Gil Cates

Jason Merritt/FilmMagic

The Oscars have lost its favorite leading man.

Gilbert Cates, the veteran director-producer who supervised a record 14 Academy Award telecasts, died on Monday. He was 77.

According to a statement from UCLA, where Cates was founding dean of the School of Theater, Film and Television department, emergency medical personnel responded to a call on campus at about 5:50 p.m. Monday but were unable to revive Cates. No word on cause of death.

Though he could not confirm Cates' identity pending notification of next of kin, Ed Winter, assistant chief coroner at the Los Angeles County Coroner, tells E! News his office is investigating the death.

News of Cates' passing led his filmmaking colleagues to release a statement.

"Gil was our colleague, our friend and a former governor of the Academy," said Tom Sherak, president of the Academy of Motion Pictures Arts & Sciences in a statement. "He was a consummate professional who gave the Academy and the world some of the most memorable moments in Oscar® history. His passing is a tremendous loss to the entertainment industry, and our thoughts go out to his family."

Cates, the uncle of actress Phoebe Cates, got his start directing a variety of TV series, telefilms and Broadway in the 1960s before making the leap to the big screen with 1970's I Never Sang For My Father.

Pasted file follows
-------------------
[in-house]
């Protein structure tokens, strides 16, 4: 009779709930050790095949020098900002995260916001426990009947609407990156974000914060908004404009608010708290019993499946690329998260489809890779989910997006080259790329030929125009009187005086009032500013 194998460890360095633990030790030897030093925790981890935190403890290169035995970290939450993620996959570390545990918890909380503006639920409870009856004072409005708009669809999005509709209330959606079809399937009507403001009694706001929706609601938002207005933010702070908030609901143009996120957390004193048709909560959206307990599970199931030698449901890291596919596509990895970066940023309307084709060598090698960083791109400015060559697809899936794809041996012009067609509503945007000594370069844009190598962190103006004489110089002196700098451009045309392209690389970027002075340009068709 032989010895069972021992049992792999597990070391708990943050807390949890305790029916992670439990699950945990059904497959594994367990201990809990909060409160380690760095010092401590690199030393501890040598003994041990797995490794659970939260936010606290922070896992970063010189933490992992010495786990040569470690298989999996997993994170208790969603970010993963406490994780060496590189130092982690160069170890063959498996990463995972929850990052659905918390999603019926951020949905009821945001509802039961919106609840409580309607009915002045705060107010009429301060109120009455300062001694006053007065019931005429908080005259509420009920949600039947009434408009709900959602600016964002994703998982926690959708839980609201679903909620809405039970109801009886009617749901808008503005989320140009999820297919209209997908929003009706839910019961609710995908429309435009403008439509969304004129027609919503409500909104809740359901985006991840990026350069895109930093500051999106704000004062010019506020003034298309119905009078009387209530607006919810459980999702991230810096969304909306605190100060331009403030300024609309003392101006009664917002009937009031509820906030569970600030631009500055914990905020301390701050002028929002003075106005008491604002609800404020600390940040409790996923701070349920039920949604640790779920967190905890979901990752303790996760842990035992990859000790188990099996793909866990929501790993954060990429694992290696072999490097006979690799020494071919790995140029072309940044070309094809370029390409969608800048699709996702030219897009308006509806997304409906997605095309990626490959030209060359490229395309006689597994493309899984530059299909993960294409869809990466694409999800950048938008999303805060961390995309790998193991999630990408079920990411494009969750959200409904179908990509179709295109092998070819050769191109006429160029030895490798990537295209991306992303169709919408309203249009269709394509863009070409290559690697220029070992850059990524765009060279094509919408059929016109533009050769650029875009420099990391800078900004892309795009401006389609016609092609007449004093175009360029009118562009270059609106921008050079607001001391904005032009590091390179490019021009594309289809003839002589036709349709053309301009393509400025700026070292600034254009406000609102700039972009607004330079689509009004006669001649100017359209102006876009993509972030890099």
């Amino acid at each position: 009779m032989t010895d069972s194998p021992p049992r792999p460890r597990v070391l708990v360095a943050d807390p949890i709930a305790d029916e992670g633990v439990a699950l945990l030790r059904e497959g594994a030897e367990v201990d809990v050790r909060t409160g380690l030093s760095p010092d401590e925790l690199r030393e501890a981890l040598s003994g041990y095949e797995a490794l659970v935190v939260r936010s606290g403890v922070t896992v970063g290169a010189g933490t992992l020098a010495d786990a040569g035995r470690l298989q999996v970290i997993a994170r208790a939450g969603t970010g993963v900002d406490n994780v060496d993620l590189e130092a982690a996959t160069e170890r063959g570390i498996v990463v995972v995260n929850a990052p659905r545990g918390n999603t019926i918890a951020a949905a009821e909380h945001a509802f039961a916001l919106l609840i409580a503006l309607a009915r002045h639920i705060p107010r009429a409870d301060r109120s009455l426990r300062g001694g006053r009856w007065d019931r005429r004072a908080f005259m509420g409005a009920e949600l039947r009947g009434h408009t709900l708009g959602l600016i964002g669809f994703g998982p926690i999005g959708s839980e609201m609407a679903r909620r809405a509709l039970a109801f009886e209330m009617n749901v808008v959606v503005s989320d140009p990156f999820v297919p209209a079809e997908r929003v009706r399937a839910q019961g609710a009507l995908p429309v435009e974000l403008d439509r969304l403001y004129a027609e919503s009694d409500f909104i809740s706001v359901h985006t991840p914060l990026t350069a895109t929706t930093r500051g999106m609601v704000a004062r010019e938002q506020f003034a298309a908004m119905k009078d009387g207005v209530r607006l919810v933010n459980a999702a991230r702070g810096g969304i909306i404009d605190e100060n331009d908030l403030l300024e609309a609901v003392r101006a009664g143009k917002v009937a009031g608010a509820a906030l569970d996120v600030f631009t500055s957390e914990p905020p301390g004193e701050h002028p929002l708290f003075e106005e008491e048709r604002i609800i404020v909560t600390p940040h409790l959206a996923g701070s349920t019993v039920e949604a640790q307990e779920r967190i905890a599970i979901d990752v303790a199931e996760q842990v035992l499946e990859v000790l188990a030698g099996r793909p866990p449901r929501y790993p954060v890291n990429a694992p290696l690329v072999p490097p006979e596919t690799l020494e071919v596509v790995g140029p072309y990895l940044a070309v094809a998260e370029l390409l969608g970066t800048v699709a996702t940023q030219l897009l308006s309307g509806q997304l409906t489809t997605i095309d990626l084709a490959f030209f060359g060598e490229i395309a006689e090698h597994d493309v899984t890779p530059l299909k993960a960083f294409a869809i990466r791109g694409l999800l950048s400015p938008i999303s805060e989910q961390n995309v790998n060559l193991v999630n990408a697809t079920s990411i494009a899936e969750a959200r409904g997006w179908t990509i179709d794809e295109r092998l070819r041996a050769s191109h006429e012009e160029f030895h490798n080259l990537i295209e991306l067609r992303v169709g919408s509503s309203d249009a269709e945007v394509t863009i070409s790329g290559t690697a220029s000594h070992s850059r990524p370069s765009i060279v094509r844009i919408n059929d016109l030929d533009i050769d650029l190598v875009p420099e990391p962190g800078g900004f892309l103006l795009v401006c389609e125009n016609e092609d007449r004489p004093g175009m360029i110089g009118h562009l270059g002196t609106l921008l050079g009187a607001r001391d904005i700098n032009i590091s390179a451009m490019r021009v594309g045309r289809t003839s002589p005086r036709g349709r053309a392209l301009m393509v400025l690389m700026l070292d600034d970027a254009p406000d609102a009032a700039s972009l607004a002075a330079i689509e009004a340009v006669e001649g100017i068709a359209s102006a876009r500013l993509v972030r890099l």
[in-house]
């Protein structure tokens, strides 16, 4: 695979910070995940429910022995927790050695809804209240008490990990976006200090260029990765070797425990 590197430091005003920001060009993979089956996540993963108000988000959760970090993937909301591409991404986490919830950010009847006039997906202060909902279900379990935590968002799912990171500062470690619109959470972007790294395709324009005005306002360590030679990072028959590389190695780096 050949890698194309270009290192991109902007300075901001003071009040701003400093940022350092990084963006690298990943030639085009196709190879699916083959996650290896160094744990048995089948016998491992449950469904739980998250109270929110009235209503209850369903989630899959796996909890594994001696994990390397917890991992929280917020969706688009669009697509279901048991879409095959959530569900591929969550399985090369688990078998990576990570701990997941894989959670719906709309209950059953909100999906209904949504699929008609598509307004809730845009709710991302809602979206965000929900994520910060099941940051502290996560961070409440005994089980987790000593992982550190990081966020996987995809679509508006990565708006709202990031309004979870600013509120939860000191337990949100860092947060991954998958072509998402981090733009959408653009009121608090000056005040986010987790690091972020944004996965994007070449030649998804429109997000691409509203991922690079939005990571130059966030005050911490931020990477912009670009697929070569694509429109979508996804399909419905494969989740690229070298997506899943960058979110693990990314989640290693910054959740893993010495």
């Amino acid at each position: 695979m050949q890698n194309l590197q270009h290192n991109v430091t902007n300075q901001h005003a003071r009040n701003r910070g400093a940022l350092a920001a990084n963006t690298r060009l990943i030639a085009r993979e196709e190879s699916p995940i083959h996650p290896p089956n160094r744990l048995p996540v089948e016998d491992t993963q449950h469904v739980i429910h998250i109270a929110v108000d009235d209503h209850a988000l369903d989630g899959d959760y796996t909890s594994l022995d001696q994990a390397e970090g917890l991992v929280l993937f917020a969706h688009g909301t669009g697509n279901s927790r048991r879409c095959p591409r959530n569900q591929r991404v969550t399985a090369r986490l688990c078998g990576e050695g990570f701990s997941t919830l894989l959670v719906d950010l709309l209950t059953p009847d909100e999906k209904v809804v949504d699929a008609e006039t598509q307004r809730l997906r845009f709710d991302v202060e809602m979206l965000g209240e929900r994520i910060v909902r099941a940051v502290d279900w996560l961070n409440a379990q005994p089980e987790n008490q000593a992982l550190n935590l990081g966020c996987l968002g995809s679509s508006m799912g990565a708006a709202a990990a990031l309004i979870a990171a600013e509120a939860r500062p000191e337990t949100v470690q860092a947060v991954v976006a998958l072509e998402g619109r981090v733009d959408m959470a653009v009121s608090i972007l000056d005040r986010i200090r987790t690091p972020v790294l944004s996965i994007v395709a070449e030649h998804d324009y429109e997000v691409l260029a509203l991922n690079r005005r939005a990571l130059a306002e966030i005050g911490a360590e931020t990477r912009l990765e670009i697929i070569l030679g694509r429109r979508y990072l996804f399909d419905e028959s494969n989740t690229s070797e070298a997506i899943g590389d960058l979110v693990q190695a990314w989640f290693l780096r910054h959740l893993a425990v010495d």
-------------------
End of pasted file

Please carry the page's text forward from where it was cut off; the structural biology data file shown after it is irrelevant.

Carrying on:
But it was his work producing the Oscars that earned him the most accolades, including several Emmys.

Starting with the the 62nd Academy Awards in 1990, Cates helped boost the ceremony's viewership by tapping a slate of well-received hosts, most notably Billy Crystal who hosted eight times, as well as Whoopi Goldberg, Steve Martin, and most recently Chris Rock and Jon Stewart. He was also credited with creating the In Memoriam segment, saluting stars who had passed away during the year.

"So sorry to hear Gil Cates has died," tweeted Martin today. "He helmed two Oscar shows I hosted. He was delightful, wise, canny and unperturbed. A great fellow."

"He was the one who put me in the Oscar's hosting sphere," said Whoopi Goldberg, who hosted four times. "He was a big part of my life in California.  He was a stand-up guy and I will truly miss him."

Cates' other film credits include Summer Wishes, Winter Dreams (1973), Oh God! Book II (1980) and Backfire (1988).

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